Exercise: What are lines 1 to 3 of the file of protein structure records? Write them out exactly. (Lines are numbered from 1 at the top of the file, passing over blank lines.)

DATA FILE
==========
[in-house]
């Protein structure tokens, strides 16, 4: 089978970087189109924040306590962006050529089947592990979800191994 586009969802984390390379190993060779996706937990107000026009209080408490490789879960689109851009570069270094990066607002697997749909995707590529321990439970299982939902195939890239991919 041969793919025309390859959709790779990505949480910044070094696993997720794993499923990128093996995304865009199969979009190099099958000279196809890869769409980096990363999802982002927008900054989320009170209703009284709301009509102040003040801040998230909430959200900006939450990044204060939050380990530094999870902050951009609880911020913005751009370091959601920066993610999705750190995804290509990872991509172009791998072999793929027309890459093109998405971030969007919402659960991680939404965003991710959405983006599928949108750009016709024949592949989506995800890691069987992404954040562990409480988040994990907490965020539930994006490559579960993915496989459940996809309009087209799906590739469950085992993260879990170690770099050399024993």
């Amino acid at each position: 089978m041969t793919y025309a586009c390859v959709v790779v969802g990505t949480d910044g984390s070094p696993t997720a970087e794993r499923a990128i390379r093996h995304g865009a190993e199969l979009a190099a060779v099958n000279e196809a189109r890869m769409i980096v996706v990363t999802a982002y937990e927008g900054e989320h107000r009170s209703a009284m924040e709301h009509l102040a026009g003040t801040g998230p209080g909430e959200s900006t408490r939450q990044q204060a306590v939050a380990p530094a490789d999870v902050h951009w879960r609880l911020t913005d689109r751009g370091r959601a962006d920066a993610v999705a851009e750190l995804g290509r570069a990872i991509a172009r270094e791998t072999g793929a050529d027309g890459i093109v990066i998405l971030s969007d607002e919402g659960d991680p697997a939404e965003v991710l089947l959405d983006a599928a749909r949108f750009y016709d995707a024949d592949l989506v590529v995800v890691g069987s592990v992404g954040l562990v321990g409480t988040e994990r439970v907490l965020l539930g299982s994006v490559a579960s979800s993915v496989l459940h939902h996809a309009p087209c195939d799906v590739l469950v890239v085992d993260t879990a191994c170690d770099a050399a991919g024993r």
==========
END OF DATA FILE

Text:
[in-house]
């Protein structure tokens, strides 16, 4: 089978970087189109924040306590962006050529089947592990979800191994 586009969802984390390379190993060779996706937990107000026009209080408490490789879960689109851009570069270094990066607002697997749909995707590529321990439970299982939902195939890239991919 041969793919025309390859959709790779990505949480910044070094696993997720794993499923990128093996995304865009199969979009190099099958000279196809890869769409980096990363999802982002927008900054989320009170209703009284709301009509102040003040801040998230909430959200900006939450990044204060939050380990530094999870902050951009609880911020913005751009370091959601920066993610999705750190995804290509990872991509172009791998072999793929027309890459093109998405971030969007919402659960991680939404965003991710959405983006599928949108750009016709024949592949989506995800890691069987992404954040562990409480988040994990907490965020539930994006490559579960993915496989459940996809309009087209799906590739469950085992993260879990170690770099050399024993």
């Amino acid at each position: 089978m041969t793919y025309a586009c390859v959709v790779v969802g990505t949480d910044g984390s070094p696993t997720a970087e794993r499923a990128i390379r093996h995304g865009a190993e199969l979009a190099a060779v099958n000279e196809a189109r890869m769409i980096v996706v990363t999802a982002y937990e927008g900054e989320h107000r009170s209703a009284m924040e709301h009509l102040a026009g003040t801040g998230p209080g909430e959200s900006t408490r939450q990044q204060a306590v939050a380990p530094a490789d999870v902050h951009w879960r609880l911020t913005d689109r751009g370091r959601a962006d920066a993610v999705a851009e750190l995804g290509r570069a990872i991509a172009r270094e791998t072999g793929a050529d027309g890459i093109v990066i998405l971030s969007d607002e919402g659960d991680p697997a939404e965003v991710l089947l959405d983006a599928a749909r949108f750009y016709d995707a024949d592949l989506v590529v995800v890691g069987s592990v992404g954040l562990v321990g409480t988040e994990r439970v907490l965020l539930g299982s994006v490559a579960s979800s993915v496989l459940h939902h996809a309009p087209c195939d799906v590739l469950v890239v085992d993260t879990a191994c170690d770099a050399a991919g024993r």